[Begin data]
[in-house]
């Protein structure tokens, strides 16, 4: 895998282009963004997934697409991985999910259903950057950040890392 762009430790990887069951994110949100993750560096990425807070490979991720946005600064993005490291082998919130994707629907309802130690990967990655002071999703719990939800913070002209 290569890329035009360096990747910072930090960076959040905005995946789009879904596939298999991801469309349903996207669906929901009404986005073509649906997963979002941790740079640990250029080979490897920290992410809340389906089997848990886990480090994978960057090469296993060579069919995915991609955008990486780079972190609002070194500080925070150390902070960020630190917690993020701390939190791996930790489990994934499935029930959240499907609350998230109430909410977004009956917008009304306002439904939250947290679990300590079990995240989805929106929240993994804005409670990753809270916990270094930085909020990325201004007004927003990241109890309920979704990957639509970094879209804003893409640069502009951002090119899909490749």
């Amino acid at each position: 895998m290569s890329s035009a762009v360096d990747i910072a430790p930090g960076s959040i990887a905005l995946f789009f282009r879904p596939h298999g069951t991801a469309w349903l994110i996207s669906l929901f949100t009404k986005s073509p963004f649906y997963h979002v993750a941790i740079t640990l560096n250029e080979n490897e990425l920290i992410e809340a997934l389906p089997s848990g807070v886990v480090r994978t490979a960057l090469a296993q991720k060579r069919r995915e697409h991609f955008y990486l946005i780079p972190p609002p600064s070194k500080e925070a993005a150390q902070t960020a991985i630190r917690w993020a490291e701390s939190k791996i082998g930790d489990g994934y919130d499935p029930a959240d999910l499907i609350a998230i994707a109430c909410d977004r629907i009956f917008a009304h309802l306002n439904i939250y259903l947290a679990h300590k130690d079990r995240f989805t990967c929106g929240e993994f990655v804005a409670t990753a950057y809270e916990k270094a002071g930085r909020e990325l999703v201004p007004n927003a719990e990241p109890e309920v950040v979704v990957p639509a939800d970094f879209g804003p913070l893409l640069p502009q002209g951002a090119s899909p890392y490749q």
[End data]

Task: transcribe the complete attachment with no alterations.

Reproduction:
[in-house]
């Protein structure tokens, strides 16, 4: 895998282009963004997934697409991985999910259903950057950040890392 762009430790990887069951994110949100993750560096990425807070490979991720946005600064993005490291082998919130994707629907309802130690990967990655002071999703719990939800913070002209 290569890329035009360096990747910072930090960076959040905005995946789009879904596939298999991801469309349903996207669906929901009404986005073509649906997963979002941790740079640990250029080979490897920290992410809340389906089997848990886990480090994978960057090469296993060579069919995915991609955008990486780079972190609002070194500080925070150390902070960020630190917690993020701390939190791996930790489990994934499935029930959240499907609350998230109430909410977004009956917008009304306002439904939250947290679990300590079990995240989805929106929240993994804005409670990753809270916990270094930085909020990325201004007004927003990241109890309920979704990957639509970094879209804003893409640069502009951002090119899909490749």
């Amino acid at each position: 895998m290569s890329s035009a762009v360096d990747i910072a430790p930090g960076s959040i990887a905005l995946f789009f282009r879904p596939h298999g069951t991801a469309w349903l994110i996207s669906l929901f949100t009404k986005s073509p963004f649906y997963h979002v993750a941790i740079t640990l560096n250029e080979n490897e990425l920290i992410e809340a997934l389906p089997s848990g807070v886990v480090r994978t490979a960057l090469a296993q991720k060579r069919r995915e697409h991609f955008y990486l946005i780079p972190p609002p600064s070194k500080e925070a993005a150390q902070t960020a991985i630190r917690w993020a490291e701390s939190k791996i082998g930790d489990g994934y919130d499935p029930a959240d999910l499907i609350a998230i994707a109430c909410d977004r629907i009956f917008a009304h309802l306002n439904i939250y259903l947290a679990h300590k130690d079990r995240f989805t990967c929106g929240e993994f990655v804005a409670t990753a950057y809270e916990k270094a002071g930085r909020e990325l999703v201004p007004n927003a719990e990241p109890e309920v950040v979704v990957p639509a939800d970094f879209g804003p913070l893409l640069p502009q002209g951002a090119s899909p890392y490749q």